[Distutils] What metadata does pip actually need about sdists?

Nathaniel Smith njs at pobox.com
Mon Oct 12 10:24:35 CEST 2015

On Sun, Oct 11, 2015 at 10:49 PM, Donald Stufft <donald at stufft.io> wrote:
> FTR, I plan on making some sort of auto builder for PyPI so it’s possible
> that we can get pip to a point where almost all things it downloads are
> binary wheels and we don’t need to worry too much about needing to optimize
> the sdist case.

That would be 1000% awesomesauce.

> I also think that part of the problem with egg-info and
> setup.y’s and pip’s attempted use of them is just down to the setup.py
> interface being pretty horrible and setup.py’s serving too many masters
> where it needs to be both VCS entry point, sdist metadata entry point,
> installation entry point, and wheel building entry point.

Yeah, I'm glad that Robert linked
because I hadn't seen it, and it's great that it's documented, but
what reading that documentation mostly convinced me is that I
definitely could not write a new implementation of that interface and
get it right without significant pain and trial-and-error :-). I
mean... you have to support both --single-version-externally-managed
enabled and disabled? develop has to know the right arcane magic to
get the directory added to sys.path? (how do you know where in
sys.path to add the magic?) what is egg_info even supposed to do --
the linked to docs don't actually define what egg metadata looks like,
and IIRC it's not standardized, is it? (as opposed to the dist-info
used in wheels)

Like, obviously all that should be needed to implement a new build
system is the ability to generate a wheel, right? Wheels are
well-documented and one honking great idea.

My current best guess at where we want to end up with sdists is:

- there's a static file like the _pypackage/_pypackage.cfg in my
original proposal (ignore the name, we can change it, I don't care)
- it's written in some simple well-specified language like json or
toml (if you look at the spec, toml is basically json encoded in an
INI-style syntax -- it's definitely nowhere near as complex as yaml)
- it includes static metadata for name, version (required for pypi
uploads, optional otherwise to accomodate VCS checkouts), description,
long_description, authors, URLs, trove, etc. etc., but not
- it also includes the setup-dependencies / setup-dependencies-dynamic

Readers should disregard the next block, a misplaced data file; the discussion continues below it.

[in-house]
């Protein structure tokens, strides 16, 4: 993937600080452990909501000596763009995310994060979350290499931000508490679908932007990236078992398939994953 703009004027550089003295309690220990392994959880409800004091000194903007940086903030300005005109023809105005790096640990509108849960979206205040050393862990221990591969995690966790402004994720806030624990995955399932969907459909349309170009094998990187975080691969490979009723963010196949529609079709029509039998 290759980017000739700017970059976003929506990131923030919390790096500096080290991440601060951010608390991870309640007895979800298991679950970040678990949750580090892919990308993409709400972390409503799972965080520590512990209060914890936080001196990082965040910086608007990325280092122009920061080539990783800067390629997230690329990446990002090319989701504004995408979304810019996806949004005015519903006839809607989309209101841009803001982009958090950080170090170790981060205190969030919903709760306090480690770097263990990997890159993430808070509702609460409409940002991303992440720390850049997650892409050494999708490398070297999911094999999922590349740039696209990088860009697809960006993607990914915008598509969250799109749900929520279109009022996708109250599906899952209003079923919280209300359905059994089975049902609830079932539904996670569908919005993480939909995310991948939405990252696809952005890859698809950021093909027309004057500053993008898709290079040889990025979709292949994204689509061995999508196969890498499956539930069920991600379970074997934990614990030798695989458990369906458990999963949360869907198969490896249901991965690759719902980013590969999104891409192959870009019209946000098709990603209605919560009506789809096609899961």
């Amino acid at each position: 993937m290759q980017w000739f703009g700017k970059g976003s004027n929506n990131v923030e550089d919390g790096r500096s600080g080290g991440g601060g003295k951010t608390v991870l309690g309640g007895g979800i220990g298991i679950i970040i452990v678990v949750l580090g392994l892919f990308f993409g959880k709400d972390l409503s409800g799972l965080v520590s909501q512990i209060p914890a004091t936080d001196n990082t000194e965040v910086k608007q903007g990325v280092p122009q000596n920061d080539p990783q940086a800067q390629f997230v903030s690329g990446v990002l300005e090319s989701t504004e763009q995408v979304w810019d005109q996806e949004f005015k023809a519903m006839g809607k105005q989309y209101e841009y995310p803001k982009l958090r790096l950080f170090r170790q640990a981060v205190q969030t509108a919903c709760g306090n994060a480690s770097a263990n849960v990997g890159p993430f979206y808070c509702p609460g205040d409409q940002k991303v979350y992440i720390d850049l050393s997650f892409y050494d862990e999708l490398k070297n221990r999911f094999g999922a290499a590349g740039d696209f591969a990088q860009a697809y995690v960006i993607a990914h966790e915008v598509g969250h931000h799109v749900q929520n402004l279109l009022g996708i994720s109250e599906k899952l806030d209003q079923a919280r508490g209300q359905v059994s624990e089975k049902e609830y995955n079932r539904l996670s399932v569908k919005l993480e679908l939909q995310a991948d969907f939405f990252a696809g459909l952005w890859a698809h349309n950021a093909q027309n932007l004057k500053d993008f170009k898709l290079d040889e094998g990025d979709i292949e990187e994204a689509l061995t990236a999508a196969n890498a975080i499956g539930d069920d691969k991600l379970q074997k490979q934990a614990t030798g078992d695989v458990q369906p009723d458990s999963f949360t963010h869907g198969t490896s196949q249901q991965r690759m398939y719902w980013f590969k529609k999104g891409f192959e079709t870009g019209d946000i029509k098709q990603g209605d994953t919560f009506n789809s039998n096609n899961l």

/ build-wheel / build-in-place entries/hooks from my original proposal
(or the moral equivalent)
- it lives inside the single top-level directory next to the source
code (instead of having a meta/ + source/ split, because that way it
works for VCS checkouts too and AFAICT there aren't any other
advantages to this split. We can afford to steal a single name --
everyone use used to having a setup.py or Makefile or Gemfile or
whatever cluttering up the top-level of their source, and this is just
a replacement for that.)

That gives you static metadata for PyPI and solves the setup_depends
problem while simultaneously cleaning up the "fugly" setup.py
interface so that it becomes easy to write your own build system. (I
think instead of just arguing about tests, we should have big debates
here about which of the 3-4 highly-regarded competing build systems we
should be recommending to newbies. But this will only happen if we
make designing a new build system something that dozens of people do
and a few take seriously, which requires making it accessible.)

I *think* the above interface also makes it possible to write a shim
in either direction (a setup.py that speaks the current "fugly"
interface to old versions of pip while using the new files to actually
do its work, or a new-style sdist that delegates all the actual work
to setup.py), and even for setuptools to start generating sdists that
are simultaneously both old-style and new-style for compatibility.

So I think we can at least solve the metadata-for-PyPI problem, the
setup_requires problem, and the let-a-thousand-build-systems-bloom
problems now, without solving the static-install_requires-in-sdists